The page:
By Mark Forker
In an interview which covered a whole range of topics, Amann disclosed his definition of digital transformation and highlighted Microsoft’s investment in cybersecurity.
Amann has enjoyed a decorated and distinguished career in the IT industry and has been tasked with the responsibility of driving Microsoft’s financial services operations across the EMEA region.
The dynamic Frenchman articulated how banks were moving away from their traditional business model of being focused on their own products in a bid to become more predictive and prescriptive.
“Banks are embracing what we call ‘intelligent banking’. They’re implementing technologies like AI, Machine Learning and Big Data & Analytics to ensure that they provide the best advice to its customers. This drives engagement between the banks and its customers and allows them to become part of their journey, ” said Amann.
“By becoming more predictive and prescriptive this ultimately enables banks to be less reactive and can know exactly what customers want before they even ask for it. They’re leveraging technology to drive better value and outcomes for its customers.”
In addition to this, Amman highlighted how the financial services industry is acutely aware that they need to adopt new technologies to meet the consumer demands that are evolving all the time.
“In this digital era, it’s all about the best last experience. The young generation drives the game. Banks know that intelligent banking needs to become more predictive and prescriptive to deliver the best offerings in advance. Financial institutions need to better understand their customer needs. And this is also what drives us to embrace this notion of an ecosystem, because a bank by itself would probably not deliver the best value at all, yet banks augmented by technology and augmented by a FinTech ecosystem can together become smarter and faster to the market to deliver a very different value proposition for customers,” said Amann.
Many prominent commentators within the IT industry have tipped blockchain technology to completely transform financial services, and Amann said that Microsoft’s ambitions in relation to the technology was to provide it as-a-service.
“I think what was missing so far was probably the enterprise grade of blockchain. And this is what we’re starting to provide with our blockchain as a service model. So again, we as a technology provider are attempting to support the right technology to enhance others to build on that. One of the capabilities of Azure is bringing a blockchain as-a-service model that can be consumed by our partners to deliver this type of enterprise grade solution,” said the Microsoft regional leader.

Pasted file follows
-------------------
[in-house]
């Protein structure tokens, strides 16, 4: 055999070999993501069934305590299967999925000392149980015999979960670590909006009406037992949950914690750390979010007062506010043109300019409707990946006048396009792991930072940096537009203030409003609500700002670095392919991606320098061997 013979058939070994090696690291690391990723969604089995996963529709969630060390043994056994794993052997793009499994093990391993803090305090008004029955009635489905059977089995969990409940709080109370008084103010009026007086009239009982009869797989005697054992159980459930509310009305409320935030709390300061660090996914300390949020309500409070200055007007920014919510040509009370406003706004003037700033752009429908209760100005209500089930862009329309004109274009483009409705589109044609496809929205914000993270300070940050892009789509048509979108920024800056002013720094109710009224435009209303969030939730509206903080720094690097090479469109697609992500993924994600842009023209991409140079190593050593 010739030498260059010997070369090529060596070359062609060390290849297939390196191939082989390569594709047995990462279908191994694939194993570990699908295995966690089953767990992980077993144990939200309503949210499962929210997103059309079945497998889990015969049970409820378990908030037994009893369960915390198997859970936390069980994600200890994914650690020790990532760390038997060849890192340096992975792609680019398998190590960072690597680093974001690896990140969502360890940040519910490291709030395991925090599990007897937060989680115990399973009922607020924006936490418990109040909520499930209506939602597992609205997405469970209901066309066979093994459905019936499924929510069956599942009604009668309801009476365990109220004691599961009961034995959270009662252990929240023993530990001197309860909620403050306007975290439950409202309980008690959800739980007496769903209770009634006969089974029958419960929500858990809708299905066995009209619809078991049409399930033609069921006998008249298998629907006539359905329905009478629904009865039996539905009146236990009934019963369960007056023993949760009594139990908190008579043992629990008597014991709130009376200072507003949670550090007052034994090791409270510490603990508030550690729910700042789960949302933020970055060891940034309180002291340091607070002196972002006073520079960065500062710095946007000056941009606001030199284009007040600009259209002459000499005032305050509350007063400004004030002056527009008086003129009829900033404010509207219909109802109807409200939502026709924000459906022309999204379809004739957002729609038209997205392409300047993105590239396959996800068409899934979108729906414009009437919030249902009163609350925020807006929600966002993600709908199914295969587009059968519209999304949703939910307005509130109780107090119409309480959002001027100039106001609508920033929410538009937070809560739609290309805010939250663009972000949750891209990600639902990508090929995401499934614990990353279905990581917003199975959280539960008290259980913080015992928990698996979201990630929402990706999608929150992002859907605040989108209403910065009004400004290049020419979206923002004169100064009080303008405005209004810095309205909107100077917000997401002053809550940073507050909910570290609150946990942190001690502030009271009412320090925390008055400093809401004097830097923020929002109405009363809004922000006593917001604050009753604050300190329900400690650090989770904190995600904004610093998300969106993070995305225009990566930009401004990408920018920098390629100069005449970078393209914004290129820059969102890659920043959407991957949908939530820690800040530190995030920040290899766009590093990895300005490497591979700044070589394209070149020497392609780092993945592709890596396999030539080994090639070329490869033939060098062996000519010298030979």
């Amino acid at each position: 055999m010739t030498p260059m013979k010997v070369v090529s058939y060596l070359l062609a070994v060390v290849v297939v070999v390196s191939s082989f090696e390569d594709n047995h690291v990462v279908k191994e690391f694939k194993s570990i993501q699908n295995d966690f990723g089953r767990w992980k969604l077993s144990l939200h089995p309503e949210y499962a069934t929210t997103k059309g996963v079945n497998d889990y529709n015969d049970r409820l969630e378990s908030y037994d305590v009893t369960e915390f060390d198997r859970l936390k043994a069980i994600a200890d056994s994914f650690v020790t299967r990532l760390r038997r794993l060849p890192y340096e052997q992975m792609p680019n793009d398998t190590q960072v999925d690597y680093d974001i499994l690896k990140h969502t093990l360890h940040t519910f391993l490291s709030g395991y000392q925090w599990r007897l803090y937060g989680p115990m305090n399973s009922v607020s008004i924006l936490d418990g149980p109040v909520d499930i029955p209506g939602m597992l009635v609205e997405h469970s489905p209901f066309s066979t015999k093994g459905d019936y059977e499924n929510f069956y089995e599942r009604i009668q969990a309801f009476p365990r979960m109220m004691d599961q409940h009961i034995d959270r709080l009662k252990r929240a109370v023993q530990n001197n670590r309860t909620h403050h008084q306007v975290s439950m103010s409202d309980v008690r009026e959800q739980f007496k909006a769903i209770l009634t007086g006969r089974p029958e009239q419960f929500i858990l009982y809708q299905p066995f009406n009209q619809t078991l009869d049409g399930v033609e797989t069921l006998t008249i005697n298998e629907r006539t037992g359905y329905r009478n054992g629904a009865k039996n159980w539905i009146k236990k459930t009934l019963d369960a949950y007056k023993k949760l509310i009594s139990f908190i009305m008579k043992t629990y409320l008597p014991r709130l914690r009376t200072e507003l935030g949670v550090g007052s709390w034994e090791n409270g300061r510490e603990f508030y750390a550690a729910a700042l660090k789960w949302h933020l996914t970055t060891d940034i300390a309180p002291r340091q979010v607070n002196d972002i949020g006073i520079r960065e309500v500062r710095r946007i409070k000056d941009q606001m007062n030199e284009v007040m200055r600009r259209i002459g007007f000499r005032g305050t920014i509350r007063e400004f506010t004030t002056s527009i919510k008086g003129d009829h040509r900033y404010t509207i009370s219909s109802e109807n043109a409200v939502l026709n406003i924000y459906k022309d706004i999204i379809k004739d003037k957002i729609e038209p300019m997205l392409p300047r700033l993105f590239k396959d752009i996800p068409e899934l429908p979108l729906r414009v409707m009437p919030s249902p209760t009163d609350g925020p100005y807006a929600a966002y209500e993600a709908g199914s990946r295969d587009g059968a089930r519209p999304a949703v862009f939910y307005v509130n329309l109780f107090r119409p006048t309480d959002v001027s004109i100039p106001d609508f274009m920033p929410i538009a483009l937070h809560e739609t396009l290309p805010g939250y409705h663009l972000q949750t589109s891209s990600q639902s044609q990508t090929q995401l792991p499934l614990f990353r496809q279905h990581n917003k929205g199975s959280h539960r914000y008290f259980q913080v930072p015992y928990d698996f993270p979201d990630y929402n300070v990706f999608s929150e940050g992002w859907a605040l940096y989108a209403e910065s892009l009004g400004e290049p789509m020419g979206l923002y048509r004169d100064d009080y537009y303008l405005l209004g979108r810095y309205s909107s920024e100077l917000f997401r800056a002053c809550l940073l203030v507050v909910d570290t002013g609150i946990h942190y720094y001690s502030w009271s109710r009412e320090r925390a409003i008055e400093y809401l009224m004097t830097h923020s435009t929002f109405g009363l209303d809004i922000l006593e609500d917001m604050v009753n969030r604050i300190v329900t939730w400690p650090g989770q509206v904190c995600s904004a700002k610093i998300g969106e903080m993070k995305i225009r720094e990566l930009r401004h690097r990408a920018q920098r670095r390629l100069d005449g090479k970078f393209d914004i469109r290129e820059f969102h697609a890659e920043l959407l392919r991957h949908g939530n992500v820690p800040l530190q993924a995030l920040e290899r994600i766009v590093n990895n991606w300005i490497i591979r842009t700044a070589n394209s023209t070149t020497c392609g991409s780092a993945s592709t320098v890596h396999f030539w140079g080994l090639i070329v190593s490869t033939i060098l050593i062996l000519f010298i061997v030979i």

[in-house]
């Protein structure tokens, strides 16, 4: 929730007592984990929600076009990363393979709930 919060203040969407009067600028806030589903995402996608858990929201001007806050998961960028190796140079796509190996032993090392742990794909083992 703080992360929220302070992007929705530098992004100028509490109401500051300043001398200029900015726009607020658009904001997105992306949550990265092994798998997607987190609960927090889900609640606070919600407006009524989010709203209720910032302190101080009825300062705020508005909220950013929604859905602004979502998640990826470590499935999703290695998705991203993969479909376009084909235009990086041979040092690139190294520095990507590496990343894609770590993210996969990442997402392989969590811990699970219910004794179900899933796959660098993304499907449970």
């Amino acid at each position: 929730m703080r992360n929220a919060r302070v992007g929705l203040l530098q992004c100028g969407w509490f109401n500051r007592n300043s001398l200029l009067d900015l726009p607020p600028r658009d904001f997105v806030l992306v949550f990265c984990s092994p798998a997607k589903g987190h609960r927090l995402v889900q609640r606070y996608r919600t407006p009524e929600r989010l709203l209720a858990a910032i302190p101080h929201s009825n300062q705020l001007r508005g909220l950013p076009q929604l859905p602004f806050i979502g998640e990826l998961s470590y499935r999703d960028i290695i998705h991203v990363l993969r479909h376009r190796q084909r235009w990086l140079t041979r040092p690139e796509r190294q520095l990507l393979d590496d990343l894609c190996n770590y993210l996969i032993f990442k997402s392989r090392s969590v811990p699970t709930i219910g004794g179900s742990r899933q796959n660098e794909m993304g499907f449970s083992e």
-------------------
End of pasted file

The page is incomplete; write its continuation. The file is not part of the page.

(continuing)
Digital transformation has been one of the most used terminologies in the IT ecosystem over the last number of years, but many enterprises are still resistant to change. Amann details his own definition of what transformation entails and documents Microsoft’s approach to digital transformation.
“In my opinion, transformation has many different angles. Transformation is fueled by digital and enabled by culture. And this is not only our learning as we are going through a cultural transformation, it could potentially become part of the equation that discounts the whole value. If a company doesn’t understand the kind of cultural transformation they have to implement, in a way it reduces, slows down or kills the opportunity itself,” said the Microsoft executive.
He added, “We at Microsoft are trying to implement technology all over the place, and specifically AI to just enhance and augment our employees. For example, from modern workplace, to operations, to treasury. We have optimised, transformed and used technologies to be smarter and be more reactive internally, and to offer better solutions. And these kinds of solutions are shared with our customers as well to enable them to tackle complex issues across their business functions.”
Microsoft has invested significantly in cybersecurity, as more and more technologies continue to emerge the sophistication of cyberattacks increase, and as data has now become the most valuable commodity of every business it has never been more important for enterprises to be protected.
“Microsoft invested a billion dollars last year on cyber security alone. We’re very serious about it and are building on cultural transformation in the way of developing software. We have dedicated teams that play the role of hackers that try to attack our own capabilities. It is important to stay current as it is a continuous journey. Whatever we learn from security graphs we understand it and then we share those insights with our customers to help them to better understand the threats. Specifically, for financial services, we have a compliance program that helps these customers to be more proactive in terms of understanding certain patterns,” said Amman.
Banks are sitting on oceans of data, but Amman stressed that if financial institutions don’t properly structure that data then it won’t be able to extract the value from it to enhance its operations.
“The discussion on AI continues to shift and grow daily. You can integrate AI solutions across departments which enables them to streamline and optimise internal processes. For instance, when you do treasury forecasts, or sales forecasts in a way to better predict the future – and apply algorithms to derive on logic. We are currently conversing with banks and other financial institutions to better structure data estates, regulation and compliance. If you don’t structure data and have a clear understanding of it then it becomes a real challenge. It’s imperative to manage your data effectively so you can then extract, predict and be prescriptive about your data management,” concluded Amman.